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How to Cover Laminate Countertops With Concrete

By Jourdan Townsend
Concrete in sophisticated finishes makes a style statement indoors.

Laminate countertops, once thought of as the only practical choice for busy family kitchens, are now going out of style. Many finishes that were once out of reach for middle-class homeowners are now much more accessible, and laminate is becoming synonymous with economy builds. If you want to update your old laminate countertops without the headache of entirely replacing them, consider covering them with concrete. Concrete can be a sleek, sophisticated finish, and it is growing rapidly in popularity as an indoor material.

Purchase enough concrete from your local home supply store to coat your existing countertop.

Change into old clothes. Wear work gloves, plastic goggles, and a paper mask over your nose and mouth.

Use large plastic tarps to protect all the surfaces around your existing countertops. Hang tarps with masking or painter’s tape to cover vertical surfaces and backsplashes.

Trim the wire mesh concrete liner using wire snips. Make pieces the correct size for the countertop and each edge. Leave a 1-inch margin uncovered all the way around each piece so the mesh does not stick out if the edges become chipped.

Attach the wire mesh pieces to the countertop using screws and a drill. Place a screw approximately every 6 inches of each piece, drilling through the mesh and into the laminate countertop.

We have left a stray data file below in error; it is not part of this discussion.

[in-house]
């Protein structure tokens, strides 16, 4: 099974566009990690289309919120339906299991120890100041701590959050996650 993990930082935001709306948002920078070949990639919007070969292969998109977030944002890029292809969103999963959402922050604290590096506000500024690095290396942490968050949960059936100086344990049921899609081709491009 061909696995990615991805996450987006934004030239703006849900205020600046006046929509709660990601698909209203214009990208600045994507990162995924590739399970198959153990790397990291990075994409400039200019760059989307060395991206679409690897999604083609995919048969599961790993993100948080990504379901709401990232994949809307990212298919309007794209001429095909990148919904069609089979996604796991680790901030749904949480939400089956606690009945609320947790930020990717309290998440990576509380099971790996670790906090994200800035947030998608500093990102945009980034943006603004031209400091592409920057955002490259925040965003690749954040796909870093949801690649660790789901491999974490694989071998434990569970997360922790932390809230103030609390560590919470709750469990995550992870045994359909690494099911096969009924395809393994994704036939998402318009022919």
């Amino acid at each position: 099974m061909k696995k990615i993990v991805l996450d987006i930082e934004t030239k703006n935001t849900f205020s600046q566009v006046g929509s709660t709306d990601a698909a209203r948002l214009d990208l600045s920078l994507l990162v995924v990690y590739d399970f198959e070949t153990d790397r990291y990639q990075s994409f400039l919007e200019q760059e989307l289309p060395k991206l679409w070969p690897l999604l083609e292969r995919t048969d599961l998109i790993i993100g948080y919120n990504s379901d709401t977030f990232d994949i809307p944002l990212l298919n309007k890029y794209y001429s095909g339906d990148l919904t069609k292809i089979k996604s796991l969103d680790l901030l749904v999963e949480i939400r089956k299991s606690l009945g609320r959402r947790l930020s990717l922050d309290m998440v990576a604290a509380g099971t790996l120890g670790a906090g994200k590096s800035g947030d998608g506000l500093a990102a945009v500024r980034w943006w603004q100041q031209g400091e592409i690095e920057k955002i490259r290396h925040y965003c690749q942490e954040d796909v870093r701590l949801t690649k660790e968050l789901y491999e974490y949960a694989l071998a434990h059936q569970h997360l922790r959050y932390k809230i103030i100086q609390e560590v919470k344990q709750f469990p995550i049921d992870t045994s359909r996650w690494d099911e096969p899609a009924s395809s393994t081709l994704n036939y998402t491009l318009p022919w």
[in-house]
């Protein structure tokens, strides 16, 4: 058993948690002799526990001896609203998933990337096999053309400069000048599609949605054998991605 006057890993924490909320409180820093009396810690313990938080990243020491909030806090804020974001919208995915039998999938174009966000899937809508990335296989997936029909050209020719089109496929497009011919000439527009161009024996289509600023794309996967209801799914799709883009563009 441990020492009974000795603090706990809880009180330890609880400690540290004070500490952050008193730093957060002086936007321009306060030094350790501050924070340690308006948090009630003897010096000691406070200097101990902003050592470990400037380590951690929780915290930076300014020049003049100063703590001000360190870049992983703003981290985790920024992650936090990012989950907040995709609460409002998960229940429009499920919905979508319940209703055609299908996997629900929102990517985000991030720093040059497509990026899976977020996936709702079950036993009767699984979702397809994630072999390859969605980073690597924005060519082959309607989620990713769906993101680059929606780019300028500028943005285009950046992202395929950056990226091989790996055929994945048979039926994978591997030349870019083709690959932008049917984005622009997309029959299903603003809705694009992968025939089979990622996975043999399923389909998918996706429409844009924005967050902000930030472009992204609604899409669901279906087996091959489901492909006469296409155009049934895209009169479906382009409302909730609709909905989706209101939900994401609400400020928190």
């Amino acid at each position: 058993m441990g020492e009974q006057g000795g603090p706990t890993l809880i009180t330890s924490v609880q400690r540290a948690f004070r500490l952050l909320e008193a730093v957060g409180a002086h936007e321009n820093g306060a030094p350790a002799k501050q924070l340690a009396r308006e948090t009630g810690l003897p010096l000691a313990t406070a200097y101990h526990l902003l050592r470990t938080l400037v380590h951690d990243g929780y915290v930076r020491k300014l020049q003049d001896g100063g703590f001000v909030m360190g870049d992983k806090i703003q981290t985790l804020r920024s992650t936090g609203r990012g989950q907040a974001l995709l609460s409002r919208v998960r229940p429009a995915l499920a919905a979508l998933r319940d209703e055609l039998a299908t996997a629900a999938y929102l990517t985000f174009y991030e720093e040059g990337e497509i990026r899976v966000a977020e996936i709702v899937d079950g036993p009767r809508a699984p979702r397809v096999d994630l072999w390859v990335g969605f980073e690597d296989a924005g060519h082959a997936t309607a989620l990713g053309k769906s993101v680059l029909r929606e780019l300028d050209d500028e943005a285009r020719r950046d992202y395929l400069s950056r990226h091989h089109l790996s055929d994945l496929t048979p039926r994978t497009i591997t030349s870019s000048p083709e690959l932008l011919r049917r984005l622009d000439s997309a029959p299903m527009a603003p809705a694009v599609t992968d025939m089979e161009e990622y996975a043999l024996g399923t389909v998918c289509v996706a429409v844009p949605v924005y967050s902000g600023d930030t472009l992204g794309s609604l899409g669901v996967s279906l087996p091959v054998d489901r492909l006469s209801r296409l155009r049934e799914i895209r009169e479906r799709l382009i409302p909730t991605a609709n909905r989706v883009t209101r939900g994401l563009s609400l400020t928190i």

Consult the packaging of your concrete to find out how much water to mix in, since this varies by brand and amount. Combine the concrete and water in a bucket and mix it thoroughly with a shovel until the texture is similar to peanut butter.

Trowel a thin layer of concrete all over the existing countertop, including the edges. Make this layer 3/8 inch thick. Use the flat side of the trowel to smooth and level the concrete.

Spray any uneven or rough areas of concrete lightly with water from a spray bottle. Drag the bristles of a new, dry paintbrush against these areas until they are even and smooth. Clean the paintbrush immediately; you will use it again.

Allow the concrete to dry for one hour.

Trowel on a second later of concrete, thick enough to bring the counter to your desired depth. This two-layer application process is required to make the countertop strong all the way through. Level and smooth this application of concrete using the spray bottle and paintbrush method.

Smooth the surface of the final application of concrete using a rubber float. Allow the finished concrete to cure for two to three hours once you are satisfied with its appearance.

Apply one or two coats of masonry sealant over the entire countertop. Allow the countertop to dry overnight before using it.


Things You Will Need

  • Concrete
  • Protective clothing
  • Plastic tarps
  • Masking or painter's tape
  • Wire mesh concrete liner
  • Wire snips
  • 2-inch screws
  • Drill with screw bit
  • Bucket
  • Shovel
  • Metal trowel
  • Spray bottle full of water
  • New, dry paintbrush
  • Rubber float
  • Masonry sealant

About the Author


Jourdan Townsend has been writing since childhood. Her articles appear in a collection of student works at the University of Oklahoma as well as in the school's "Honors College Journal." Townsend also composes poetry, some of which can be found in an edition of the "Anthology of Poetry by Young Americans." Townsend holds a Bachelor of Arts in communication.